The Florida Keys & Key West

Florida Keys News

Traveling the Highway That Goes to Sea

The road unrolls like a long dark ribbon in front of the car, with immense vistas of turquoise water and paler blue sky stretching endlessly on either side.

Driving from mainland Florida down the Overseas Highway, it’s easy to understand why the southernmost leg of U.S. Highway 1 is often referred to as the “Highway That Goes to Sea.”

In fact, from Key Largo to Key West, the 113-mile road incorporates an astonishing 42 bridges over the open waters of the Atlantic Ocean, Florida Bay and the Gulf of Mexico. From the top of some of the larger spans, particularly in the Upper Keys, the individual islands in the sprawling Keys chain look tiny and fragile against the sea and sky.

Yet despite their small size, these islands support lively, picturesque communities. The highway winds past Upper Keys marinas housing sportfishing fleets and sailing yachts, oceanfront villas surrounded by palms and flowering plants, enticing seafood restaurants and resorts both upscale and funky.

“Cruising” further down the highway, with passing miles marked by small green signs on the road’s shoulder or median, the tang of salt air wafts in through the open car windows. The Upper Keys, including Key Largo and Islamorada, give way to the Middle Keys and Marathon, a family-friendly community whose top draws include charter fishing and environmental attractions like the unique Turtle Hospital.

Just southwest of Marathon lies the undisputed jewel of the Overseas Highway: the Seven Mile Bridge. Driving across the 6.79-mile span over blue water, you realize why the original bridge was nicknamed “the eighth wonder of the world” after its completion in the early 1900s.

Yet the Seven Mile Bridge wasn’t always a highway bridge — and the Overseas Highway wasn’t always a road. It began as a railroad, the brainchild of millionaire Henry Flagler, who envisioned a train route connecting all the Florida Keys and mainland Florida. Flagler inspired an army of men to spend seven years constructing the railroad’s bridges and land-based tracks, and in 1912 the first train pulled into Key West.

After only two-plus decades of carrying freight and wealthy vacationers, much of the railroad was badly damaged in a 1935 hurricane. Three years later the Overseas Highway debuted, built on a foundation that incorporated some of the original railway spans.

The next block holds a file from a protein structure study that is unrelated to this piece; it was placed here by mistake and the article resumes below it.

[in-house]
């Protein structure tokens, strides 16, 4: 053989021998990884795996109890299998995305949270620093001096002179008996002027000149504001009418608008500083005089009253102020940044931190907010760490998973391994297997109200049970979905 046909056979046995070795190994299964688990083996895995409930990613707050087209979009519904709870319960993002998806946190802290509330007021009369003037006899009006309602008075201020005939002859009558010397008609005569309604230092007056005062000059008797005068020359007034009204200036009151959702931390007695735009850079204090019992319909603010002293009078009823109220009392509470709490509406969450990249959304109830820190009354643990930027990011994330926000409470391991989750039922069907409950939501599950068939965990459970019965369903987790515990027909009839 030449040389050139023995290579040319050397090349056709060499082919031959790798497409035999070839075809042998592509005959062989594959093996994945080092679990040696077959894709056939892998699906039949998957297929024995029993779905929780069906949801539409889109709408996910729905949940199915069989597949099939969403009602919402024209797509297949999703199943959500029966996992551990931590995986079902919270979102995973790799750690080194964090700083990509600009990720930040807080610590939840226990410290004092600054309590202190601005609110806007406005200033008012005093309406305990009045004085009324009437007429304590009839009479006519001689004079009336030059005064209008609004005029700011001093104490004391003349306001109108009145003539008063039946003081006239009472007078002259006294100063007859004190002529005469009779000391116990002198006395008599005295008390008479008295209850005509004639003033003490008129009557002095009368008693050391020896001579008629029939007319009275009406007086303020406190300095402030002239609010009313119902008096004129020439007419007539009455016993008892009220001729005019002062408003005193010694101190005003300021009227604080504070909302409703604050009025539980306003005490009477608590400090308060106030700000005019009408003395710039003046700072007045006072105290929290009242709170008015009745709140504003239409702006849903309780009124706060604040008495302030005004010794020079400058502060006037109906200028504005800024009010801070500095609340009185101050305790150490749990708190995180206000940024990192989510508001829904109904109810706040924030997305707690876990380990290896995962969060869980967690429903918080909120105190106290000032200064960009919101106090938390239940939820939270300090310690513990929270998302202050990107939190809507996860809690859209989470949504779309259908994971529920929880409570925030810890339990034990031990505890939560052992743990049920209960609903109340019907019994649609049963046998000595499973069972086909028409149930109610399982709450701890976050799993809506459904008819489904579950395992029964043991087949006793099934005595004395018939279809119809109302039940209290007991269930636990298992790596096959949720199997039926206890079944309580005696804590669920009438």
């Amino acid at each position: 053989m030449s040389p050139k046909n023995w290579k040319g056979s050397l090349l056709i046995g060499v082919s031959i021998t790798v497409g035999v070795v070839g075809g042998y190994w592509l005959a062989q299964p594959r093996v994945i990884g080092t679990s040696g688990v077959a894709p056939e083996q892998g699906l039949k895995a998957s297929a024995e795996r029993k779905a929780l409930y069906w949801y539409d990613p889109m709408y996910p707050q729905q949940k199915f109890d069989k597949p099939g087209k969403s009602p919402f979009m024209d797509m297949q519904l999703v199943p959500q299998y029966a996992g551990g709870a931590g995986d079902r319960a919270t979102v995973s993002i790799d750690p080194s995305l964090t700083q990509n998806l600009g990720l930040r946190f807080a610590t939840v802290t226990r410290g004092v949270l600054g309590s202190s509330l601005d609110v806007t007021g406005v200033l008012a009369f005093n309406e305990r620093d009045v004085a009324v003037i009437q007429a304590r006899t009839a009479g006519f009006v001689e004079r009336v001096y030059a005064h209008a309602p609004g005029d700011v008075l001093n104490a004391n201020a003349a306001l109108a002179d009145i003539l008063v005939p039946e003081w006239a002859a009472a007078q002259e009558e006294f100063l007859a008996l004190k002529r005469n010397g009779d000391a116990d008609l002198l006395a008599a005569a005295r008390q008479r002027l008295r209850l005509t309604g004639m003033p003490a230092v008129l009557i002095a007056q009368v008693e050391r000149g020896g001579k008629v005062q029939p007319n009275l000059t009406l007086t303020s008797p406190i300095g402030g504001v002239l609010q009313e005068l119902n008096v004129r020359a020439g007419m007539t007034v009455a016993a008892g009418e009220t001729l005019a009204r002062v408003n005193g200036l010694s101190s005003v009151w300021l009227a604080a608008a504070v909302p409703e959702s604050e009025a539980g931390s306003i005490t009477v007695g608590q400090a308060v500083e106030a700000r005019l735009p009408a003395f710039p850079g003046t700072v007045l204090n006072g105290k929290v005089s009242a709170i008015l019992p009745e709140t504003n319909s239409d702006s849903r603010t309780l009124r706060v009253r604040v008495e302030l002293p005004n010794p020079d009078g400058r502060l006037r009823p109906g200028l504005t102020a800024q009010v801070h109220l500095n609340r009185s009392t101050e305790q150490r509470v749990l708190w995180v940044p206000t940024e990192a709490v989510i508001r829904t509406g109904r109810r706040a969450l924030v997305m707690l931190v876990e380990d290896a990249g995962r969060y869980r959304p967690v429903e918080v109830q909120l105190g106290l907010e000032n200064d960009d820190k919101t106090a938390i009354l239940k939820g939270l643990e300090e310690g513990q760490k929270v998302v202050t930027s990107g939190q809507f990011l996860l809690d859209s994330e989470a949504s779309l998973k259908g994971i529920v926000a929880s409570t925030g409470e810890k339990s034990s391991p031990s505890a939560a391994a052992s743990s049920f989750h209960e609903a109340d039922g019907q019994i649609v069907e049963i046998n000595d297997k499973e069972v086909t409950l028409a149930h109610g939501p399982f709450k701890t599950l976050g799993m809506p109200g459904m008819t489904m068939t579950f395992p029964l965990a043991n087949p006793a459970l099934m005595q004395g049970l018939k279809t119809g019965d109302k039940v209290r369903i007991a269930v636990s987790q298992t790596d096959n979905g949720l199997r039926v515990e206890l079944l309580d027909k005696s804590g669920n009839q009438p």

In 1982, 37 original bridges, including the Seven Mile Bridge, were replaced with wider ones. Today, drivers see many of the old bridges stretching alongside their modern counterparts. Some have become popular sportfishing piers. Chief among the original bridges is the Old Seven Mile Bridge, a weathered expanse of majestic arches and cracked roadway that parallels the new bridge — though its center span has been removed to allow boat traffic. Once a vital link between islands, it’s now a walking trail leading to Pigeon Key, a pocket-sized island with a restored railroad camp and museum showcasing Flagler’s achievement.

Past the bridge, the scenery becomes wilder and more deserted. This is Big Pine Key and the Lower Keys, a realm of small communities, ecotourism and wildlife refuges created to protect species including the miniature Key deer. Beautiful Bahia Honda State Park and the Old Bahia Honda Bridge beckon to the left of the road, inviting exploration.

Eventually the Lower Keys segue into Key West, where the highway ends amid 19th-century charm and contemporary attractions. The ambiance of continental America’s southernmost city — situated closer to Cuba than Miami — is embedded in its quaint, palm-shaded streets, century-old gingerbread mansions, superlative sunsets and flourishing creative community.

It is, of course, possible to leave Miami and travel the entire length of the Overseas Highway, through all the Keys to Key West, in less than four hours.

But veteran Keys travelers know a hurried approach is not the way to experience this laidback destination. Take it easy. Experience the true flavor of each region of the Florida Keys. Take pleasure in the ever-changing land- and seascapes to be viewed from the “Highway That Goes to Sea.”

Amy Pierson, left, and Ken Mausolf drive on the new "18-mile Stretch" near Key Largo, Fla.,  that connects the Florida Keys to the South Florida mainland. The barrier's Belize blue color was chosen by marine artist Wyland to match Florida Keys' waters and skies. Photo by Andy Newman/Florida Keys News Bureau

Amy Pierson, left, and Ken Mausolf drive on the new "18-mile Stretch" near Key Largo, Fla., that connects the Florida Keys to the South Florida mainland. The barrier's Belize blue color was chosen by marine artist Wyland to match Florida Keys' waters and skies. Photo by Andy Newman/Florida Keys News Bureau

<i>The Keys highway is the only All-American Road in Florida.</i>

<i>The Keys highway is the only All-American Road in Florida.</i>

The highway's centerpiece is the Seven Mile Bridge, stretching 6.79 miles over open water. The Old Seven Mile Bridge, at right, parallels the wider span completed in 1982. Photos by Andy Newman/Florida Keys News Bureau

The highway's centerpiece is the Seven Mile Bridge, stretching 6.79 miles over open water. The Old Seven Mile Bridge, at right, parallels the wider span completed in 1982. Photos by Andy Newman/Florida Keys News Bureau

A panorama view of the new Jewfish Creek Bridge on the Florida Keys Overseas Highway in Key Largo, Fla.

A panorama view of the new Jewfish Creek Bridge on the Florida Keys Overseas Highway in Key Largo, Fla.

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